FOR IMMEDIATE RELEASE: December 23, 2009
CONTACT: Micah McCoy, (505) 266-5915 Ext. 1003 or
LOS LUNAS, NM – Yesterday, a New Mexico court ruled that the Valencia County Commission could not ban local resident Michael Wood from attending or making public comments at commission meetings. Wood alleged that the ban, issued by the commission on September 16, 2009, was a prior restraint and discriminated against the content of his comments, violating his First Amendment right to free speech. Arguing on behalf of Wood, the ACLU of New Mexico obtained a preliminary injunction from the 13th Judicial District, allowing him to attend and participate in the public comments section of the meetings. The court granted the extraordinary relief and ruled that under the First Amendment, the commission did not have a legal right to ban Wood.
“We are pleased that the a New Mexico court has reaffirmed that individuals have the right to criticize their elected officials on issues of public importance during the public comments section of county commission meetings,” said Peter Simonson, Executive Director of the ACLU of New Mexico. “Non-disruptive public comments cannot be suppressed simply because the commissioners do not like what is being said.”
This ruling comes on the heels of a similar controversy in Truth or Consequences, NM, where the city commission instituted a rule that required all public comments be written and submitted in advance for scrutiny. The ACLU of New Mexico sent a letter to the City Attorney’s office notifying them that the rule is unconstitutional. The rule has since been dropped.
“We are hopeful that other local governing bodies throughout New Mexico will note the outcome of these cases and refrain from initiating similar rules and actions that inhibit free speech,” said Simonson.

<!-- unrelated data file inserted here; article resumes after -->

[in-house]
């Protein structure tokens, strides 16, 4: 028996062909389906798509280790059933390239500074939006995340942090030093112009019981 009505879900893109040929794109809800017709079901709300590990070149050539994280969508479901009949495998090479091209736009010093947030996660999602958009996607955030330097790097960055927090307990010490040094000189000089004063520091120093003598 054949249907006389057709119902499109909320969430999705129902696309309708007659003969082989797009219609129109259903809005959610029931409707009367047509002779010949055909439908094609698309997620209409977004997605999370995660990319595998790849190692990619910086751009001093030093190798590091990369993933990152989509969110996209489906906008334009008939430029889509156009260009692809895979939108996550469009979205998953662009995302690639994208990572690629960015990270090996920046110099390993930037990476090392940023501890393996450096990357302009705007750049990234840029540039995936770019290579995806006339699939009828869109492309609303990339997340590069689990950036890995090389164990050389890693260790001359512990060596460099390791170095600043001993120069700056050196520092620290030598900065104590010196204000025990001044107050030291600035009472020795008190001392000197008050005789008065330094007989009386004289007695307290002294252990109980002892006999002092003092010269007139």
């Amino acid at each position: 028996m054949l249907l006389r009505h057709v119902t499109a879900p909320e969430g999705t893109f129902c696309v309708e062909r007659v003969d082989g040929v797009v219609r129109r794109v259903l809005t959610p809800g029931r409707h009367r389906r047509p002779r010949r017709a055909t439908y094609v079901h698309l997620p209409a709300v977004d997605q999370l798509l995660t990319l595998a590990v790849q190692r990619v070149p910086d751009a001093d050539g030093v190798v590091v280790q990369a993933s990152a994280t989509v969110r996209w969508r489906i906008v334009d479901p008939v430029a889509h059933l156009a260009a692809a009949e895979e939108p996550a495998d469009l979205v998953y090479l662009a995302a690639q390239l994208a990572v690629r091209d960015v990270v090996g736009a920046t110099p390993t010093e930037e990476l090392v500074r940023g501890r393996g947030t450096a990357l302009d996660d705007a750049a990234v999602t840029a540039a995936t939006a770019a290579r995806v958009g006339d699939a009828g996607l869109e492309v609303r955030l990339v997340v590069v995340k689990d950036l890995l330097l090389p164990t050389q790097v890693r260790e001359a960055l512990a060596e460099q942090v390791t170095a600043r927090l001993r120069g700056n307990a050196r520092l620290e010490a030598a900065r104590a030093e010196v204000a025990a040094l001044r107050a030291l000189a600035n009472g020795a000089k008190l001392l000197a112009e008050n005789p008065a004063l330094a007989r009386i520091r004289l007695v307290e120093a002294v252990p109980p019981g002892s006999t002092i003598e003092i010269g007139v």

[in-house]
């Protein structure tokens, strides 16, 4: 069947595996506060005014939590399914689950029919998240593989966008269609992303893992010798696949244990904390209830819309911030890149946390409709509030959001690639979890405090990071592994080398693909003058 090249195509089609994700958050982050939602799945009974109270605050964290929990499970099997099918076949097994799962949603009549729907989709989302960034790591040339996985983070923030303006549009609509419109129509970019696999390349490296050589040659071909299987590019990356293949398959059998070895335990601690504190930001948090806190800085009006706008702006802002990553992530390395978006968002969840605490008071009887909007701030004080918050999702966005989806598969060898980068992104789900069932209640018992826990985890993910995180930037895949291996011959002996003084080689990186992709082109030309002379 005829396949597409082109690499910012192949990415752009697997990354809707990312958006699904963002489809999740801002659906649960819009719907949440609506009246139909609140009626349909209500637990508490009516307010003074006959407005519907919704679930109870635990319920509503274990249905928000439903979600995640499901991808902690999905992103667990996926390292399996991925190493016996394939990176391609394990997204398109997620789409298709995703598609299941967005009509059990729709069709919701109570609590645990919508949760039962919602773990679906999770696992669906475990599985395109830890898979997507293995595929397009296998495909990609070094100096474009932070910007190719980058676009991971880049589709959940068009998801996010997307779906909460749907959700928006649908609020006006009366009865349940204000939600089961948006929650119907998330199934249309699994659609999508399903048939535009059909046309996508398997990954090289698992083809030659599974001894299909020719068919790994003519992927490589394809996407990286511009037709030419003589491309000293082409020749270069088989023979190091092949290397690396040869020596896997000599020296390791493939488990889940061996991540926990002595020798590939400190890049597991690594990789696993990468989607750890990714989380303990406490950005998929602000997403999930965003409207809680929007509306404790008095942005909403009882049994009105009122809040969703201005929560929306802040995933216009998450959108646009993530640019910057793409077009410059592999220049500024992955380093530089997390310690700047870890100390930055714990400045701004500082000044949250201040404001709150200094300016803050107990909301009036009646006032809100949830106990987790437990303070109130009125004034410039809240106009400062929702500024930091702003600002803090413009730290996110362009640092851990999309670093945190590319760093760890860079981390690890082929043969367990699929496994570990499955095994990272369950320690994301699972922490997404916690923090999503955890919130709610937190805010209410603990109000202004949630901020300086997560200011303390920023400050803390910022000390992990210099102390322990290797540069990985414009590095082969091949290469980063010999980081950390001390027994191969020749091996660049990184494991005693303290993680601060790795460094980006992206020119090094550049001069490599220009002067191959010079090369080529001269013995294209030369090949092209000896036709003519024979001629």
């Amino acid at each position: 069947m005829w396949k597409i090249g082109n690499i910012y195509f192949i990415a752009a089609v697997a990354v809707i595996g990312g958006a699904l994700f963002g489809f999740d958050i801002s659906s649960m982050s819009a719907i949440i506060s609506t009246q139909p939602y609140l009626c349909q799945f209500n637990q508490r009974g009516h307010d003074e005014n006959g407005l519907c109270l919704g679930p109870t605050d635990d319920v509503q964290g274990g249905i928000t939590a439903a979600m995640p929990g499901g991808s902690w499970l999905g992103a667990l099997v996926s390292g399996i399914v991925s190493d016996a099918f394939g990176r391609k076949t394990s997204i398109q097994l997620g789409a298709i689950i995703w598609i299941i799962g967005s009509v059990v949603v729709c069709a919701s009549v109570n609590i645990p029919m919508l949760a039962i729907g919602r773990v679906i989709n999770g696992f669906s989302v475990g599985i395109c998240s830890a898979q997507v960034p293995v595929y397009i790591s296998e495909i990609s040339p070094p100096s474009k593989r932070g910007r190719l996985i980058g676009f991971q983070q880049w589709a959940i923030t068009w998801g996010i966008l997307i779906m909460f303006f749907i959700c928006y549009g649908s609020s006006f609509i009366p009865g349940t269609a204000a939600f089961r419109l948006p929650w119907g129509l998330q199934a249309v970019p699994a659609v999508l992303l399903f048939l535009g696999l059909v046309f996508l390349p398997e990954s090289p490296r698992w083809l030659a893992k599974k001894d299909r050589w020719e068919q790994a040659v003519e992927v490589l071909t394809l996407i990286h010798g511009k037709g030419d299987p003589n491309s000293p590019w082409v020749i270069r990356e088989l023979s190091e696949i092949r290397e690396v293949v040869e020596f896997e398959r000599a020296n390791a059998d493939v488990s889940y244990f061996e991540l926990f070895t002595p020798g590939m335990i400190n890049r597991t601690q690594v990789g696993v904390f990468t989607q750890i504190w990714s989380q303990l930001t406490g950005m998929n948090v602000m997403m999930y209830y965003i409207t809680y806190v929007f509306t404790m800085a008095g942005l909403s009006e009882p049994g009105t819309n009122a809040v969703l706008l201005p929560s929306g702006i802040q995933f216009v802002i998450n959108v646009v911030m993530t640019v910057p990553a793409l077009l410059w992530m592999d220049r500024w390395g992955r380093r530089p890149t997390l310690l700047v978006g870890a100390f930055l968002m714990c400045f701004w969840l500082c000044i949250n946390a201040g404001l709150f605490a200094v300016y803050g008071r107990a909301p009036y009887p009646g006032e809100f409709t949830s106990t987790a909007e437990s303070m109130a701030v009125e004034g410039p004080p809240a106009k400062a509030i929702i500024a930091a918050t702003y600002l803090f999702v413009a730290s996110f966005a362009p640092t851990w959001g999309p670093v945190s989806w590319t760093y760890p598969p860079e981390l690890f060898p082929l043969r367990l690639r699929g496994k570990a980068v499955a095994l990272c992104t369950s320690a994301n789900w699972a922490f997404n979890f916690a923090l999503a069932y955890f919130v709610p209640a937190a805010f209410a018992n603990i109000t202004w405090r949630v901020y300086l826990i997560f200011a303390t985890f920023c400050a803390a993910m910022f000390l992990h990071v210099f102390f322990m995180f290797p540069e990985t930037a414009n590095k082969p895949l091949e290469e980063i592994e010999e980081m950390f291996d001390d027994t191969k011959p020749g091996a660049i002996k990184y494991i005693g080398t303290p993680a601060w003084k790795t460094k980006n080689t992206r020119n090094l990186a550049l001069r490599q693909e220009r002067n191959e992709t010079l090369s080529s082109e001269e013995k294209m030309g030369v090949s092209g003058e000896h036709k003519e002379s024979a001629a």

“Local governments created these public comments sections precisely so that citizens could speak their minds. Censoring or suppressing this speech is not only unconstitutional, but also defeats the purpose of giving the public a chance to comment during these meetings.”
ACLU-NM cooperating attorney Steven M. Chavez, ACLU-NM Co-legal director Phil Davis, and ACLU-NM Staff Attorney Brendan Egan represent Mr. Wood.


The mission of the American Civil Liberties Union (ACLU) of New Mexico is to maintain and advance the cause of civil liberties within the state of New Mexico, with particular emphasis on the freedom of religion, speech, press, association, and assemblage, and the right to vote, due process of law and equal protection of law, and to take any legitimate action in the furtherance and defense of such purposes. These objectives shall be sought wholly without political partisanship.

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